There was a lot of creativity in the way Frank's parents did things, which Candy writes about in her book, but this still was the land of tract homes and backyard barbecues in the postwar suburbs.

Candy, who is also a damned good vocalist her brother should have used more, is very much her mother's daughter. She writes about her famous brother, but she also writes about the her parents and other siblings as well growing up in in the high desert and the eastern reaches of the San Gabriel Valley in a better time.

"I don't remember graffiti, gangs, shootings or any of the activities that go on today," she said of the places of her youth. "It might not be the happiest place on earth," she dryly notes.

My knowledge of the San Gabriel Valley was confined to going with my mother and father in the '50s to look and almost purchase a large craftsman mansion in Pasadena. It had a large garden and even orchards, but was considered a white elephant.

And it was a white elephant -- someone in its more recent sad history had painted it white, quite out of sync with the way it was intended to be. I often wondered how my life would have been different if my family had moved to that house. It had several acres and some orchards and the house was basically quite grand.

My only other San Gabriel Valley experience about that time was attending Mt Lowe Military Academy, which now has been buried beneath a county park in Altadena.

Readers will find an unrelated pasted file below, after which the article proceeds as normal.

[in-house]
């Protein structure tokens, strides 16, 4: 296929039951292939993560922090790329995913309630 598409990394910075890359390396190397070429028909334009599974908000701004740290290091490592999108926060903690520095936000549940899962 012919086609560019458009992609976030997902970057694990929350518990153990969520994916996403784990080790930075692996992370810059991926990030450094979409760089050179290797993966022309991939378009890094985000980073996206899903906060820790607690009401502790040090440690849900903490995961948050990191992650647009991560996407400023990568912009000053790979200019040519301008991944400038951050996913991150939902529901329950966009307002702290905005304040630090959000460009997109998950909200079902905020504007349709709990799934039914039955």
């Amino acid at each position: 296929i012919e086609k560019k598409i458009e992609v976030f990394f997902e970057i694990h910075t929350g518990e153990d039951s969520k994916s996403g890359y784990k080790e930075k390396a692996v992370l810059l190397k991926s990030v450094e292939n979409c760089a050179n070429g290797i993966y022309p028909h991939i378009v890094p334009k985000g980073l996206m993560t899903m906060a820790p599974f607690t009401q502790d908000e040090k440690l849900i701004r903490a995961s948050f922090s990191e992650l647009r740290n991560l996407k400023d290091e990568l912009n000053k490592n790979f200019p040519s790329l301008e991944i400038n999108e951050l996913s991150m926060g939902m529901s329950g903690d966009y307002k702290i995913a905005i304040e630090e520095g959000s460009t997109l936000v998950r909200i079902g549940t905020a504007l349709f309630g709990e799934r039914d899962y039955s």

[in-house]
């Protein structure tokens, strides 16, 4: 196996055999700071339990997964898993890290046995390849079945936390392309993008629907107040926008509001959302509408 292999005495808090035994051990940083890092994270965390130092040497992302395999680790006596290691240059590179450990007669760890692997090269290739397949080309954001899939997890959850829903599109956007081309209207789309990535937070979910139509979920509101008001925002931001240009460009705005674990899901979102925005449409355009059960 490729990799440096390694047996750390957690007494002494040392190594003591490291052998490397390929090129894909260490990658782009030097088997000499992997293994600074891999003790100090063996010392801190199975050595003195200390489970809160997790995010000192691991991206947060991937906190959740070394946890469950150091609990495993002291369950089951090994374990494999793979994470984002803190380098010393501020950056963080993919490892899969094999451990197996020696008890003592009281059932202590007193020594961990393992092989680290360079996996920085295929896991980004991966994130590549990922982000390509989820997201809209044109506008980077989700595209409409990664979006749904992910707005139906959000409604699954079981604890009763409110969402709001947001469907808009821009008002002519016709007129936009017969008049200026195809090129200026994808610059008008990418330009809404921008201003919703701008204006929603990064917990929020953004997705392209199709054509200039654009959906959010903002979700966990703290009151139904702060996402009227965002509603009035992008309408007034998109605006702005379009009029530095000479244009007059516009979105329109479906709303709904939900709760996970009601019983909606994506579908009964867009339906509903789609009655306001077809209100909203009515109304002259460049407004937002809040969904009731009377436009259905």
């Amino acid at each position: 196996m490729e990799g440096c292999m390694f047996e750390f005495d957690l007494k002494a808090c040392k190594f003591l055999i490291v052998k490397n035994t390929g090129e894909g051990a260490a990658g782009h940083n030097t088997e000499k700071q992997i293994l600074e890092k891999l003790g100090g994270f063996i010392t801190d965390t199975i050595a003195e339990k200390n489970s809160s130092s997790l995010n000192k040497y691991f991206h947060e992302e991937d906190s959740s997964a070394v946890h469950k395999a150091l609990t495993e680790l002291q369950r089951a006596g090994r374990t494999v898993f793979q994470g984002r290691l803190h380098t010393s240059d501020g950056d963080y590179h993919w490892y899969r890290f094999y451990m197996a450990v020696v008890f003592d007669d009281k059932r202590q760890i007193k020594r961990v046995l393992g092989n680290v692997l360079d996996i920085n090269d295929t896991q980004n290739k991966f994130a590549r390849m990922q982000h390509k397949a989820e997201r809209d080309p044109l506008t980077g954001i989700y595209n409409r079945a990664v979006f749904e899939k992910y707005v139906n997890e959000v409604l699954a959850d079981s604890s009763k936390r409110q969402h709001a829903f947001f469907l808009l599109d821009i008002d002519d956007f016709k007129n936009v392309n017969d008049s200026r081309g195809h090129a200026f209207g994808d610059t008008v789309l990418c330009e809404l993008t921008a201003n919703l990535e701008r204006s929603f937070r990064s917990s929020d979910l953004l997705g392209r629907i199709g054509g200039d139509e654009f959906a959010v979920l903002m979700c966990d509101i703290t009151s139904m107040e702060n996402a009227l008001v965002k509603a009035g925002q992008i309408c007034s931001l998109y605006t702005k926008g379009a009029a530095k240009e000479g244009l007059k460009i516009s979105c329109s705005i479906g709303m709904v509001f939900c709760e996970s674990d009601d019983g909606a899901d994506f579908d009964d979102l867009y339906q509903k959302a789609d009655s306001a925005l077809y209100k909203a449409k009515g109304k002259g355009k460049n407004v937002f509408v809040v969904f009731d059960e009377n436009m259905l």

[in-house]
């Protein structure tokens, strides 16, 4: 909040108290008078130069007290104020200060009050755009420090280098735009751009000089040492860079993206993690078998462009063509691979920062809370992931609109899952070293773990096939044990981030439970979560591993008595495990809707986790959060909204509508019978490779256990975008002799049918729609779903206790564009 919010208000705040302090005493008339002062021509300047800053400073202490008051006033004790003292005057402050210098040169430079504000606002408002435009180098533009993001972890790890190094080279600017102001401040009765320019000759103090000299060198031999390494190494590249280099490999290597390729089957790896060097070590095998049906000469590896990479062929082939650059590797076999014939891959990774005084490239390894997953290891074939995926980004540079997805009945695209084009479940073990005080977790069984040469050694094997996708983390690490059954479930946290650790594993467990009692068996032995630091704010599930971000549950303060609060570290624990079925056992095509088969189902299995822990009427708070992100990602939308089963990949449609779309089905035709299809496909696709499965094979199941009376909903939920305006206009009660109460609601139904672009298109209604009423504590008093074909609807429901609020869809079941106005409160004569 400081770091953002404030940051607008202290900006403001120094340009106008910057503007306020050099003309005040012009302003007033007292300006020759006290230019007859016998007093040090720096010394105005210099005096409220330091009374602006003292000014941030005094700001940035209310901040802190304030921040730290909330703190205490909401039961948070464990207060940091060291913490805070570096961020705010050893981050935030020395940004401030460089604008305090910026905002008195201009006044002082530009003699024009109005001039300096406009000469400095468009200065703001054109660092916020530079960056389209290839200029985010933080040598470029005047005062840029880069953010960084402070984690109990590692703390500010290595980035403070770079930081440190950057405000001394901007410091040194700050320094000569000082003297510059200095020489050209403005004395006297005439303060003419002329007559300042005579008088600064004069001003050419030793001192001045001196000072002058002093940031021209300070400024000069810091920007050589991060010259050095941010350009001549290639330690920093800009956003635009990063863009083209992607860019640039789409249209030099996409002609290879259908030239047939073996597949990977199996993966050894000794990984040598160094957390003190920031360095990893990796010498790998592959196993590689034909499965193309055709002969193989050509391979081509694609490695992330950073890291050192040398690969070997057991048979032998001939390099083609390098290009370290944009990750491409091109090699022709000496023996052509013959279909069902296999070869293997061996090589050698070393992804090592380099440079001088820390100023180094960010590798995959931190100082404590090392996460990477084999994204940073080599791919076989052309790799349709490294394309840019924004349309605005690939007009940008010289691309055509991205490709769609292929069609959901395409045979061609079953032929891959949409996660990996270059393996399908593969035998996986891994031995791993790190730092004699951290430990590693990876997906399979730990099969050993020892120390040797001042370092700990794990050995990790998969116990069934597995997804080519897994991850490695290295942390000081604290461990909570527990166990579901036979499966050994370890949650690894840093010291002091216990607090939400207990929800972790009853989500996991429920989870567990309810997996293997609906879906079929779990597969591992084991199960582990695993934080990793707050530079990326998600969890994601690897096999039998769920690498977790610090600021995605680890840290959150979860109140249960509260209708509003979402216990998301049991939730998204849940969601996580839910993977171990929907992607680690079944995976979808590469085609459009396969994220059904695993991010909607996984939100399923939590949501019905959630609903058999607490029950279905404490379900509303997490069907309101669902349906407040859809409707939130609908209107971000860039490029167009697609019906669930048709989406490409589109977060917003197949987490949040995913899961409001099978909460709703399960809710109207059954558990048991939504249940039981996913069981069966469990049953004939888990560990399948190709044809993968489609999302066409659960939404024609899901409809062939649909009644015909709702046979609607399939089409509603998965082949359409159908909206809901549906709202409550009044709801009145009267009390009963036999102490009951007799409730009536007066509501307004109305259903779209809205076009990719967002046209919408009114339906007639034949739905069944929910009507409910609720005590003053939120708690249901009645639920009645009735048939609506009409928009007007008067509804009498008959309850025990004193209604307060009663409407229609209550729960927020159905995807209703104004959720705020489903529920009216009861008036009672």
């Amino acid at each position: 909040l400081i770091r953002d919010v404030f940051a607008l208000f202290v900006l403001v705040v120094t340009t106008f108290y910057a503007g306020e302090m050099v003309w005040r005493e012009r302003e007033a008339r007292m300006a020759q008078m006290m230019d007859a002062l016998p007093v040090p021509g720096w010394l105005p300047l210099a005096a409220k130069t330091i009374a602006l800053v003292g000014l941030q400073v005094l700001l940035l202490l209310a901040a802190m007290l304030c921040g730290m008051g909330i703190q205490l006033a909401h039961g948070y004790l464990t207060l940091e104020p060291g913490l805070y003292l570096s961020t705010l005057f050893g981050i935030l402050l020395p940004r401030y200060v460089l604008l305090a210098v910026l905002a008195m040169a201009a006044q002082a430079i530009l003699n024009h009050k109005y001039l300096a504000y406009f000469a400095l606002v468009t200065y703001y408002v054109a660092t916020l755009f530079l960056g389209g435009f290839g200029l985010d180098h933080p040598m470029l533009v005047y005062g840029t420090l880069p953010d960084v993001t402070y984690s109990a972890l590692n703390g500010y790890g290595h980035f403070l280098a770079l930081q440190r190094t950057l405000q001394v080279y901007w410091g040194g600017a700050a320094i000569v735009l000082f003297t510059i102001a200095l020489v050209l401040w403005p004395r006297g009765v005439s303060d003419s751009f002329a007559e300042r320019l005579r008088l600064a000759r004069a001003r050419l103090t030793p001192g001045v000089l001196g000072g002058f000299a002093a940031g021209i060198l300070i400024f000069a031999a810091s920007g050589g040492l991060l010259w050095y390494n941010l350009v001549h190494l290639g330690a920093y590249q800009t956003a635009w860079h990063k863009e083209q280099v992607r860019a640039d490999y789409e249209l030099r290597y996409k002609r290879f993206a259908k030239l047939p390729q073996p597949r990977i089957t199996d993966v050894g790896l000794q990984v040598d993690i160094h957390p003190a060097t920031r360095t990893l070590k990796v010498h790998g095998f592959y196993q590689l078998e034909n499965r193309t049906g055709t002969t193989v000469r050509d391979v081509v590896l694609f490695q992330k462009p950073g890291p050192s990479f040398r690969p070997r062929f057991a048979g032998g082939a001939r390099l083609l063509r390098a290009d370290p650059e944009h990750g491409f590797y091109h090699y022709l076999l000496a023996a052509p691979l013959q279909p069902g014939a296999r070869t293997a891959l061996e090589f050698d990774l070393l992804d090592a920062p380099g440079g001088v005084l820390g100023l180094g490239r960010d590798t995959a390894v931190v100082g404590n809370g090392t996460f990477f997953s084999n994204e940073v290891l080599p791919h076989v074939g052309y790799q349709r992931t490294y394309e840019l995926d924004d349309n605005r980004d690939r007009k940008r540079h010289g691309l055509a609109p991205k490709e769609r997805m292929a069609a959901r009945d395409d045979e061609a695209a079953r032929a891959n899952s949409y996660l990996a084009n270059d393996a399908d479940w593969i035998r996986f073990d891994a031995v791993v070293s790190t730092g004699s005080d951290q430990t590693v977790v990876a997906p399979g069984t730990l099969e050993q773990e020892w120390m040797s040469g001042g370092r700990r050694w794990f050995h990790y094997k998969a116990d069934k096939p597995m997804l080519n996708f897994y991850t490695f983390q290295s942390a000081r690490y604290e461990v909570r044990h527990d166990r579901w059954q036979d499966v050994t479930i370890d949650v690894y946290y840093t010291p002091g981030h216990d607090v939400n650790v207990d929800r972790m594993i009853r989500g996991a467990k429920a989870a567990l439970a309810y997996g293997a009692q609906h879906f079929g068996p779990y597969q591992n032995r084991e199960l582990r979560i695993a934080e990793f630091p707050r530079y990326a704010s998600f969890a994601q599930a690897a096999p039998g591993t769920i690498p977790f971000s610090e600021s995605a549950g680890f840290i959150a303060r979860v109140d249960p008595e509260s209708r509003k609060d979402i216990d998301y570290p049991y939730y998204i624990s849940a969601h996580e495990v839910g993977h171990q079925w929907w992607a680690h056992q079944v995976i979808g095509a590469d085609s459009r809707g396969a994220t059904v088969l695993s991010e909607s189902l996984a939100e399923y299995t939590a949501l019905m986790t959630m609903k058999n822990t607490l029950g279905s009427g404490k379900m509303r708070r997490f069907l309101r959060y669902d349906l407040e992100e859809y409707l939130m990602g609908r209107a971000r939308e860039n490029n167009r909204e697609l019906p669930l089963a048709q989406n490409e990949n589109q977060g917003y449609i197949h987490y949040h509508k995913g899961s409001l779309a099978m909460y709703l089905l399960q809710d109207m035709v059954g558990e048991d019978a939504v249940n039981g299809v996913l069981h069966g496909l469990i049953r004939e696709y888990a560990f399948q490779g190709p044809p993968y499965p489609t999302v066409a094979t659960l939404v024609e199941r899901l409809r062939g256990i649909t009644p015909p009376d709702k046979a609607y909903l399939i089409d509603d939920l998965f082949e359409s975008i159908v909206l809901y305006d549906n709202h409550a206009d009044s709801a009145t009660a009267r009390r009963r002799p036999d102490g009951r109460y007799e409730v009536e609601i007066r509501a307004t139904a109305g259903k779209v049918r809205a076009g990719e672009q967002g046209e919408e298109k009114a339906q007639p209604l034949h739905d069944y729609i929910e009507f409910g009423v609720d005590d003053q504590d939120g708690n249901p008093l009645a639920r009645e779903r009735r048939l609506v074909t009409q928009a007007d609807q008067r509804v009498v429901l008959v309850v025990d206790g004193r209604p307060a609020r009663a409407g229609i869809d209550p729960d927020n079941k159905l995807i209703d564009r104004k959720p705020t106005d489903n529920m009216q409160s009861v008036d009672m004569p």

When we didn't buy that house in Pasadena, we moved to another in Long Beach. On one of those glorious Southern California summer Sunday mornings, the sun was everywhere in my parents' bedroom. It was their bedroom and they got their privacy. But sometimes my brother Robby and I used the room because it could double as a family-like master bedroom as well. It was a mild summer morning, but maybe it was spring. It was not easy for the sun to get through the windows, hung deep into the two-foot wide walls of the large two-story home we lived in.

There were also thick curtains over the windows, but the sun still found its way in on several focused streams that threw their light into the darkened corners of the morning. The air would have been thicker and darker except that my dad had told me to open the door to the second-story patio. This allowed some additional air and light into the bedroom.

It all felt very cozy and family like. My parents, Benjamin and Yaltah, were lying in the bed, and my brother Robby and I hung back in the shadows. My mother had brought out her shoe box full of letters from "Aunt Willa", otherwise known to the world as Willa Cather, the great writer from Nebraska.

Yaltah read one of the letters which described me as a baby, in most complimentary terms, and laughed at the memories. At other points she cried as she read.

Aunt Willa, she explained, was the mother her own mother Marutha had never been. If not quite intellectually, certainly in her heart of hearts, my mother thought of her mother as a witch. As a practitioner of Voodoo, Marutha was somewhat believably cast in that role. She had dolls for those she particularly disliked. Yaltah always felt she was one of the victims of her mother's satanic works.

No wonder she didn't like Mother's Day! As I watched her life unfold, it was plain to me that Yaltah Menuhin had good reason to feel the way she did. For the last decades of both their lives, mother and daughter talked only one time, and that was after Yaltah's brother Yehudi had cajoled Marutha and Yaltah into a telephone call. After a valiant attempt, Yaltah hung up and never talked to her mother again. Her mother died shortly before Yaltah did. Marutha was one hundred and four when she died. Yaltah was seventy nine.